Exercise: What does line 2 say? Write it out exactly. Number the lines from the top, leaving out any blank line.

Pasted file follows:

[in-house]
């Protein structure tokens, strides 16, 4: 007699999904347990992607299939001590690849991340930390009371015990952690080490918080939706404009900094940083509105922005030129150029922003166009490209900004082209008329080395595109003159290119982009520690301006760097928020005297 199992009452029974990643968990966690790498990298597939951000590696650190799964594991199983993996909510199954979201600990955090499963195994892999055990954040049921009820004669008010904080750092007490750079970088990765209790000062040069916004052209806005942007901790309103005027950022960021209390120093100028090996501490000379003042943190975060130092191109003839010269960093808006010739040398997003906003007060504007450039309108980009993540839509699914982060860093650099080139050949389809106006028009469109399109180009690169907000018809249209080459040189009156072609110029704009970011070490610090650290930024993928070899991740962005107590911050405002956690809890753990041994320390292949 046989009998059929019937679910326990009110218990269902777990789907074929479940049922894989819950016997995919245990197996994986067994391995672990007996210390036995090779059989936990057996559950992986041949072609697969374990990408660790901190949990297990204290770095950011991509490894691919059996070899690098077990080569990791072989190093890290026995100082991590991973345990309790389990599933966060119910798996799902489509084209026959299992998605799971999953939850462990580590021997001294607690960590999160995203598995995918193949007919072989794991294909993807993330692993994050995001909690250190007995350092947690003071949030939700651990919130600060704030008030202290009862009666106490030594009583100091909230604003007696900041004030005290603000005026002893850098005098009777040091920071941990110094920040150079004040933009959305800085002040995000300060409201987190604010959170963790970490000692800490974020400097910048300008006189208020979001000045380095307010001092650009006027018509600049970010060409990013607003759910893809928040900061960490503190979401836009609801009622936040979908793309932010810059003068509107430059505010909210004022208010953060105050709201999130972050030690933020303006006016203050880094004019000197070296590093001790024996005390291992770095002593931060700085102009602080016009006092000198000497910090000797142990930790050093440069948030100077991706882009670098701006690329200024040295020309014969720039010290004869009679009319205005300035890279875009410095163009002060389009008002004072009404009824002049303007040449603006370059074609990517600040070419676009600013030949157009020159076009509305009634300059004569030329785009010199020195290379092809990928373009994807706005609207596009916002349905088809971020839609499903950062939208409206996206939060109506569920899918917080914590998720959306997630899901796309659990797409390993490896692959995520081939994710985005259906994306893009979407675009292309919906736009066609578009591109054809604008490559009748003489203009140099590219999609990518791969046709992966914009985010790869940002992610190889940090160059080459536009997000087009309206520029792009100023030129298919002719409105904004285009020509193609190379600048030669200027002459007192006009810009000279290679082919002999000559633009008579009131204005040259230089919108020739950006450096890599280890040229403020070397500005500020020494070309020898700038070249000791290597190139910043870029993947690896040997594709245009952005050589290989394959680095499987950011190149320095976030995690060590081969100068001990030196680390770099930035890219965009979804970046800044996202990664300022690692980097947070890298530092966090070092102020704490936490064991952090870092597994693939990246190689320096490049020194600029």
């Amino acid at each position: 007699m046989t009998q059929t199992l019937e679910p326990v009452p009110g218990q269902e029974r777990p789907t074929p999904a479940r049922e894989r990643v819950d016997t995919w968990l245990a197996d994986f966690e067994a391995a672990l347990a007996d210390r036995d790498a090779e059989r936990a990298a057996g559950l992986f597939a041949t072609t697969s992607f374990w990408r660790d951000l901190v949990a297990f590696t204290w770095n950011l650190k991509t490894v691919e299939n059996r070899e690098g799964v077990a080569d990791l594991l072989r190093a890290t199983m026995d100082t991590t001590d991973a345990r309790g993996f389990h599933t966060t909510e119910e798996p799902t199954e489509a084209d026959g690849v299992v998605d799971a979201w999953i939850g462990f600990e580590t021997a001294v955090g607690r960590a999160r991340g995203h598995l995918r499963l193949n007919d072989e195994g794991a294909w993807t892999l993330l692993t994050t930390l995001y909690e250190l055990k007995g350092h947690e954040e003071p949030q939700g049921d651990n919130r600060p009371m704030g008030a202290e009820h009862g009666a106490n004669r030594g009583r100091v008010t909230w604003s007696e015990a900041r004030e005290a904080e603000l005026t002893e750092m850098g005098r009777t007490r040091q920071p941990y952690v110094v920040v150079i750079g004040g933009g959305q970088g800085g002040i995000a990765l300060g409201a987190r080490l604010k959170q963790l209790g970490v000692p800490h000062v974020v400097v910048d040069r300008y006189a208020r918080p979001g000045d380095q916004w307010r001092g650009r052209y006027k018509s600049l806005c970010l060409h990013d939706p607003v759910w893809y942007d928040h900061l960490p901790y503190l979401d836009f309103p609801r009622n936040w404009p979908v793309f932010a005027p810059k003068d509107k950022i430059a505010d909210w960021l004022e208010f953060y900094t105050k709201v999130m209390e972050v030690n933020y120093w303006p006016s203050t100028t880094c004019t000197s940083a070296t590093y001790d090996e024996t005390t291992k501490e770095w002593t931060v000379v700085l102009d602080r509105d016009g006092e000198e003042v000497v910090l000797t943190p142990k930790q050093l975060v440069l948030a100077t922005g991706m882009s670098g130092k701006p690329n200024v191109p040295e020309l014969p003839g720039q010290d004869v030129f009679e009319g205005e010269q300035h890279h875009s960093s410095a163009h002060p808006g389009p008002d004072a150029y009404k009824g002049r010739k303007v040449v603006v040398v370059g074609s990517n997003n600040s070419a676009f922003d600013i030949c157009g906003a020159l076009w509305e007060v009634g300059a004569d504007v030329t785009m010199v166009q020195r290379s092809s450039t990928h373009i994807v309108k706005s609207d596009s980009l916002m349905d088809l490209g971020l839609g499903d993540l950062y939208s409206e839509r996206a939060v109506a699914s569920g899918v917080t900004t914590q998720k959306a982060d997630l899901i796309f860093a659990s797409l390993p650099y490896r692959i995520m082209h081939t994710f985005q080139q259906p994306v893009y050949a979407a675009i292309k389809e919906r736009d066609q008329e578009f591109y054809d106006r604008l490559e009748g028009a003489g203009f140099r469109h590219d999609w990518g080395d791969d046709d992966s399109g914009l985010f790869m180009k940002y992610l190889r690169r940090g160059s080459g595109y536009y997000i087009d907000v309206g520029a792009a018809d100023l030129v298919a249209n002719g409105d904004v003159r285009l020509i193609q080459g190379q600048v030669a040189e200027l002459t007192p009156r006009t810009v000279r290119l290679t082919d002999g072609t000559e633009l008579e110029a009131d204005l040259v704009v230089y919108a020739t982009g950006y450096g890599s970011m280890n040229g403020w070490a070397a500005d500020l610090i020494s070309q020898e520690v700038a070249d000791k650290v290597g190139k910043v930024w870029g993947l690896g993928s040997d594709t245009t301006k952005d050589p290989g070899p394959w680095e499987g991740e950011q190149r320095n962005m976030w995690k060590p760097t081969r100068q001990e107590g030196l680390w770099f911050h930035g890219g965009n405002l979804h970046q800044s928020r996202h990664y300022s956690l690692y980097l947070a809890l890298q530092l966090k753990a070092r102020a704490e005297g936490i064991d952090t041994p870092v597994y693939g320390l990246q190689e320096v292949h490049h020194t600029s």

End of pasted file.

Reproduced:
């Protein structure tokens, strides 16, 4: 007699999904347990992607299939001590690849991340930390009371015990952690080490918080939706404009900094940083509105922005030129150029922003166009490209900004082209008329080395595109003159290119982009520690301006760097928020005297 199992009452029974990643968990966690790498990298597939951000590696650190799964594991199983993996909510199954979201600990955090499963195994892999055990954040049921009820004669008010904080750092007490750079970088990765209790000062040069916004052209806005942007901790309103005027950022960021209390120093100028090996501490000379003042943190975060130092191109003839010269960093808006010739040398997003906003007060504007450039309108980009993540839509699914982060860093650099080139050949389809106006028009469109399109180009690169907000018809249209080459040189009156072609110029704009970011070490610090650290930024993928070899991740962005107590911050405002956690809890753990041994320390292949 046989009998059929019937679910326990009110218990269902777990789907074929479940049922894989819950016997995919245990197996994986067994391995672990007996210390036995090779059989936990057996559950992986041949072609697969374990990408660790901190949990297990204290770095950011991509490894691919059996070899690098077990080569990791072989190093890290026995100082991590991973345990309790389990599933966060119910798996799902489509084209026959299992998605799971999953939850462990580590021997001294607690960590999160995203598995995918193949007919072989794991294909993807993330692993994050995001909690250190007995350092947690003071949030939700651990919130600060704030008030202290009862009666106490030594009583100091909230604003007696900041004030005290603000005026002893850098005098009777040091920071941990110094920040150079004040933009959305800085002040995000300060409201987190604010959170963790970490000692800490974020400097910048300008006189208020979001000045380095307010001092650009006027018509600049970010060409990013607003759910893809928040900061960490503190979401836009609801009622936040979908793309932010810059003068509107430059505010909210004022208010953060105050709201999130972050030690933020303006006016203050880094004019000197070296590093001790024996005390291992770095002593931060700085102009602080016009006092000198000497910090000797142990930790050093440069948030100077991706882009670098701006690329200024040295020309014969720039010290004869009679009319205005300035890279875009410095163009002060389009008002004072009404009824002049303007040449603006370059074609990517600040070419676009600013030949157009020159076009509305009634300059004569030329785009010199020195290379092809990928373009994807706005609207596009916002349905088809971020839609499903950062939208409206996206939060109506569920899918917080914590998720959306997630899901796309659990797409390993490896692959995520081939994710985005259906994306893009979407675009292309919906736009066609578009591109054809604008490559009748003489203009140099590219999609990518791969046709992966914009985010790869940002992610190889940090160059080459536009997000087009309206520029792009100023030129298919002719409105904004285009020509193609190379600048030669200027002459007192006009810009000279290679082919002999000559633009008579009131204005040259230089919108020739950006450096890599280890040229403020070397500005500020020494070309020898700038070249000791290597190139910043870029993947690896040997594709245009952005050589290989394959680095499987950011190149320095976030995690060590081969100068001990030196680390770099930035890219965009979804970046800044996202990664300022690692980097947070890298530092966090070092102020704490936490064991952090870092597994693939990246190689320096490049020194600029």